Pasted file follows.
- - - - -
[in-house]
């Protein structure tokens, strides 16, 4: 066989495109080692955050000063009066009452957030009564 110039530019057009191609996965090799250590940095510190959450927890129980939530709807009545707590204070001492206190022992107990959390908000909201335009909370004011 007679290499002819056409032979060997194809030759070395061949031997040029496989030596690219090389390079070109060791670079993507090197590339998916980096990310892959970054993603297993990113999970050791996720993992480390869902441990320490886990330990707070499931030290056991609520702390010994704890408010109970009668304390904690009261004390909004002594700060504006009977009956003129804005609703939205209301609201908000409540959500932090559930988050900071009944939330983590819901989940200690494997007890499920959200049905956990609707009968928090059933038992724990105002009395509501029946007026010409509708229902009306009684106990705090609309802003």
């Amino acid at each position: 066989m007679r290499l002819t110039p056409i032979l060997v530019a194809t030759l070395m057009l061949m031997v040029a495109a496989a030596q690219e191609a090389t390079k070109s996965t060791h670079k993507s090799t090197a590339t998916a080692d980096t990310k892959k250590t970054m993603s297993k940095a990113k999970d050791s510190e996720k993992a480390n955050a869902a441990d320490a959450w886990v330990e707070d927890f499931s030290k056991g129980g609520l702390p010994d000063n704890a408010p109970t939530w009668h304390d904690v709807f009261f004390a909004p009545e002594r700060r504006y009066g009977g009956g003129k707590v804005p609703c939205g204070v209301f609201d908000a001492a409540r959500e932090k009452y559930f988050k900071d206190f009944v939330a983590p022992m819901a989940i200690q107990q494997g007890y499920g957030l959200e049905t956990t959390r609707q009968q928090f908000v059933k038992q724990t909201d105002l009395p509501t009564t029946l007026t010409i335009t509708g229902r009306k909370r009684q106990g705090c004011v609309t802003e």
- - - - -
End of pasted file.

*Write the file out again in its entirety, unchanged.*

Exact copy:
[in-house]
């Protein structure tokens, strides 16, 4: 066989495109080692955050000063009066009452957030009564 110039530019057009191609996965090799250590940095510190959450927890129980939530709807009545707590204070001492206190022992107990959390908000909201335009909370004011 007679290499002819056409032979060997194809030759070395061949031997040029496989030596690219090389390079070109060791670079993507090197590339998916980096990310892959970054993603297993990113999970050791996720993992480390869902441990320490886990330990707070499931030290056991609520702390010994704890408010109970009668304390904690009261004390909004002594700060504006009977009956003129804005609703939205209301609201908000409540959500932090559930988050900071009944939330983590819901989940200690494997007890499920959200049905956990609707009968928090059933038992724990105002009395509501029946007026010409509708229902009306009684106990705090609309802003």
């Amino acid at each position: 066989m007679r290499l002819t110039p056409i032979l060997v530019a194809t030759l070395m057009l061949m031997v040029a495109a496989a030596q690219e191609a090389t390079k070109s996965t060791h670079k993507s090799t090197a590339t998916a080692d980096t990310k892959k250590t970054m993603s297993k940095a990113k999970d050791s510190e996720k993992a480390n955050a869902a441990d320490a959450w886990v330990e707070d927890f499931s030290k056991g129980g609520l702390p010994d000063n704890a408010p109970t939530w009668h304390d904690v709807f009261f004390a909004p009545e002594r700060r504006y009066g009977g009956g003129k707590v804005p609703c939205g204070v209301f609201d908000a001492a409540r959500e932090k009452y559930f988050k900071d206190f009944v939330a983590p022992m819901a989940i200690q107990q494997g007890y499920g957030l959200e049905t956990t959390r609707q009968q928090f908000v059933k038992q724990t909201d105002l009395p509501t009564t029946l007026t010409i335009t509708g229902r009306k909370r009684q106990g705090c004011v609309t802003e």